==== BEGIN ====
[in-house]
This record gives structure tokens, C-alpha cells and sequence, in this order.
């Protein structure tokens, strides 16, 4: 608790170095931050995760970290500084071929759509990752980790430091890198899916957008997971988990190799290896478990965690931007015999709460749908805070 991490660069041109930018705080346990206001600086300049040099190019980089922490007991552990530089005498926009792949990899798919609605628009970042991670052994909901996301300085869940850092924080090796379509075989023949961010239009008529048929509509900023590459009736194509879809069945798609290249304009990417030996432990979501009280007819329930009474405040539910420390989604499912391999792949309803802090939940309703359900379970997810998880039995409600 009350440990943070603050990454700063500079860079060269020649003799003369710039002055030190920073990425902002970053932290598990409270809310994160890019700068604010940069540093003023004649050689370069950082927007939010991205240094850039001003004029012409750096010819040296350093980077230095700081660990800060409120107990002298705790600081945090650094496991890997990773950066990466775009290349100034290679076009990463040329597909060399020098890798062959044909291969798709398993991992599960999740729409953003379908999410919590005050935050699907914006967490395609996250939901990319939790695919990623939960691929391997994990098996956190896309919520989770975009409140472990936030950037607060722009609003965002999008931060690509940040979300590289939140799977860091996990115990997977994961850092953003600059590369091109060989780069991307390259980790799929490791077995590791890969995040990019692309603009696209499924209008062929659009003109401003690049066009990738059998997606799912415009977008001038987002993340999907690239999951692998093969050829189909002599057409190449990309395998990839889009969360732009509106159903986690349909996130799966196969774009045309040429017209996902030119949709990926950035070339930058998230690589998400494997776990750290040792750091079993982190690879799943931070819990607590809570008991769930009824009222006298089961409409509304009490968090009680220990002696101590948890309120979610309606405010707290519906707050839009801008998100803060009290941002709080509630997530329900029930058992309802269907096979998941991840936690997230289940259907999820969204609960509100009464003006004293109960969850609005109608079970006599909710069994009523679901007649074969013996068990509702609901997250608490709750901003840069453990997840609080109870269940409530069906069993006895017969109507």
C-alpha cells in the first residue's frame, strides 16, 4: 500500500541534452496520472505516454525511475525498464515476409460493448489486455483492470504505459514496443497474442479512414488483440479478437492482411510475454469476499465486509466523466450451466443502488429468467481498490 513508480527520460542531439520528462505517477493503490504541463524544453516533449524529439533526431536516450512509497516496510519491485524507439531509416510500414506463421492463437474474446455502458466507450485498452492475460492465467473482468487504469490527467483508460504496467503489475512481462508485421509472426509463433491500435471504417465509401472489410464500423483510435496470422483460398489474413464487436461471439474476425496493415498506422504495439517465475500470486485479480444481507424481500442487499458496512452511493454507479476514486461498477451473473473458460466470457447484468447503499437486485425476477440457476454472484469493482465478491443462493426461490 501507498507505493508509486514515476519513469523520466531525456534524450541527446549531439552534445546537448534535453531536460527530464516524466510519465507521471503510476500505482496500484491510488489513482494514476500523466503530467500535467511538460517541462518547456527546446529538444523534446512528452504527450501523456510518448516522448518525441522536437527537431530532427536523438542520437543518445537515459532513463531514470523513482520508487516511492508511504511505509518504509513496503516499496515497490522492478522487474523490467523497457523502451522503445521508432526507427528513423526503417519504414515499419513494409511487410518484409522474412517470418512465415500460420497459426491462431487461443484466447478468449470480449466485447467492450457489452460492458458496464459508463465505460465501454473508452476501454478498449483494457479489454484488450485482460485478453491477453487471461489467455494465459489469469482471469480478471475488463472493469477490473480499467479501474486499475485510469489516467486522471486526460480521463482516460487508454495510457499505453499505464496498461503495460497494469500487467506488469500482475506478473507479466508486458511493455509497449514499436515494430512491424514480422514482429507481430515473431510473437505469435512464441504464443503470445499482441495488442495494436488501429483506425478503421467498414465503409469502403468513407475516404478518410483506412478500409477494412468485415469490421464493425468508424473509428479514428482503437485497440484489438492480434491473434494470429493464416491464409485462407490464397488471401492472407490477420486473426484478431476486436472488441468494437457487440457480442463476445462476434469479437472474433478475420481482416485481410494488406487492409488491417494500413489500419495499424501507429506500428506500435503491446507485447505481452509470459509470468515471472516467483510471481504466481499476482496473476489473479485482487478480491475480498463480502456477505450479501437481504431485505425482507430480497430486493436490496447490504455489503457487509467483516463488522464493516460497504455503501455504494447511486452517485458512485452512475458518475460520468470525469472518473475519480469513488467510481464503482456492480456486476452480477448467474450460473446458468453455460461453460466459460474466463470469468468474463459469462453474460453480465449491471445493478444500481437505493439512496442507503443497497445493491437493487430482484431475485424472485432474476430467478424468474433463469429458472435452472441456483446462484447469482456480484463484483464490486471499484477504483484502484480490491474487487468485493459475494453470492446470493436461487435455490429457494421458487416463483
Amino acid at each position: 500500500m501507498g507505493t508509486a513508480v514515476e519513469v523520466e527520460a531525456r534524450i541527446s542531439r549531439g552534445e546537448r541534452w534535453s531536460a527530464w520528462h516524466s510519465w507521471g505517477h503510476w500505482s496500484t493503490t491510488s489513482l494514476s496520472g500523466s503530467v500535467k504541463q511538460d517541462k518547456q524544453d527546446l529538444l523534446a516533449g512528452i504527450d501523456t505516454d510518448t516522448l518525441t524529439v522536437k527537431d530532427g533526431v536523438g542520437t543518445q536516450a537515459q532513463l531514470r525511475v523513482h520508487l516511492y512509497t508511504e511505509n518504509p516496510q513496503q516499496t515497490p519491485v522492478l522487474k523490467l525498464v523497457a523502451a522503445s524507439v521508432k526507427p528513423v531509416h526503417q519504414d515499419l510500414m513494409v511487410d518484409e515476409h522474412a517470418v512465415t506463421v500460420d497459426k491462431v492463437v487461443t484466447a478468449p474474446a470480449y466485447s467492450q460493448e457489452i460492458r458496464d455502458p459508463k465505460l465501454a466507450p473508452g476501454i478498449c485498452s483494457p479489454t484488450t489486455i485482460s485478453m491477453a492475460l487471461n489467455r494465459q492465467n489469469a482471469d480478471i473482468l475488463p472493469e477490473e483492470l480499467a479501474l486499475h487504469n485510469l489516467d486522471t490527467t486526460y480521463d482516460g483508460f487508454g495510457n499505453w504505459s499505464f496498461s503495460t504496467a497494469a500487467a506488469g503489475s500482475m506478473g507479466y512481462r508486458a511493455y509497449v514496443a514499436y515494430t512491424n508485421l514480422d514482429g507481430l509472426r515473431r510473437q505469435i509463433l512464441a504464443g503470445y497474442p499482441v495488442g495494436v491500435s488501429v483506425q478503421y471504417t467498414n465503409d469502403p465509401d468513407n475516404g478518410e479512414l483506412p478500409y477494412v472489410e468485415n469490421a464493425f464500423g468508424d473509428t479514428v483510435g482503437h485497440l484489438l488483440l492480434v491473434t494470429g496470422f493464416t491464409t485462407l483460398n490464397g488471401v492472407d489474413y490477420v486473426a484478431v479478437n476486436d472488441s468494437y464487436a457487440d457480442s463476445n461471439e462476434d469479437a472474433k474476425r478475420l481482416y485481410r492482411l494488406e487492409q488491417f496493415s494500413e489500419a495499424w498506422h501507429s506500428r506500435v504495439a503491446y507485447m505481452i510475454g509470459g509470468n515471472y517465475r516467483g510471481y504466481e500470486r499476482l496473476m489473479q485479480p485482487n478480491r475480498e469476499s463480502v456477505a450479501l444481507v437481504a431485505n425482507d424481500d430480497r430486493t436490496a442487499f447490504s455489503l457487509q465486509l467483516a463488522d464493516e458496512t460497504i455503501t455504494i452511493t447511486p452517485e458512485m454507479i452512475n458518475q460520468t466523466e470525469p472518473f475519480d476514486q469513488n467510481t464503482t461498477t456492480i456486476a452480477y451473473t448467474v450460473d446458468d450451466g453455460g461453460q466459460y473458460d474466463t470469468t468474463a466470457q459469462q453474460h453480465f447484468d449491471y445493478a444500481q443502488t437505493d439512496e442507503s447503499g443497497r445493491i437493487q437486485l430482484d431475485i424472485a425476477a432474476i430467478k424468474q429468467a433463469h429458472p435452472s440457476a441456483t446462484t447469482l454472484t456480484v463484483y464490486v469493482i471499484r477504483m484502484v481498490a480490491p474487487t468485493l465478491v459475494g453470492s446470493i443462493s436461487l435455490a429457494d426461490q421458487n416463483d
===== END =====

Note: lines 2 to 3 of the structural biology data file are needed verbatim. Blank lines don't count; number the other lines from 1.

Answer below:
This record gives structure tokens, C-alpha cells and sequence, in this order.
């Protein structure tokens, strides 16, 4: 608790170095931050995760970290500084071929759509990752980790430091890198899916957008997971988990190799290896478990965690931007015999709460749908805070 991490660069041109930018705080346990206001600086300049040099190019980089922490007991552990530089005498926009792949990899798919609605628009970042991670052994909901996301300085869940850092924080090796379509075989023949961010239009008529048929509509900023590459009736194509879809069945798609290249304009990417030996432990979501009280007819329930009474405040539910420390989604499912391999792949309803802090939940309703359900379970997810998880039995409600 009350440990943070603050990454700063500079860079060269020649003799003369710039002055030190920073990425902002970053932290598990409270809310994160890019700068604010940069540093003023004649050689370069950082927007939010991205240094850039001003004029012409750096010819040296350093980077230095700081660990800060409120107990002298705790600081945090650094496991890997990773950066990466775009290349100034290679076009990463040329597909060399020098890798062959044909291969798709398993991992599960999740729409953003379908999410919590005050935050699907914006967490395609996250939901990319939790695919990623939960691929391997994990098996956190896309919520989770975009409140472990936030950037607060722009609003965002999008931060690509940040979300590289939140799977860091996990115990997977994961850092953003600059590369091109060989780069991307390259980790799929490791077995590791890969995040990019692309603009696209499924209008062929659009003109401003690049066009990738059998997606799912415009977008001038987002993340999907690239999951692998093969050829189909002599057409190449990309395998990839889009969360732009509106159903986690349909996130799966196969774009045309040429017209996902030119949709990926950035070339930058998230690589998400494997776990750290040792750091079993982190690879799943931070819990607590809570008991769930009824009222006298089961409409509304009490968090009680220990002696101590948890309120979610309606405010707290519906707050839009801008998100803060009290941002709080509630997530329900029930058992309802269907096979998941991840936690997230289940259907999820969204609960509100009464003006004293109960969850609005109608079970006599909710069994009523679901007649074969013996068990509702609901997250608490709750901003840069453990997840609080109870269940409530069906069993006895017969109507």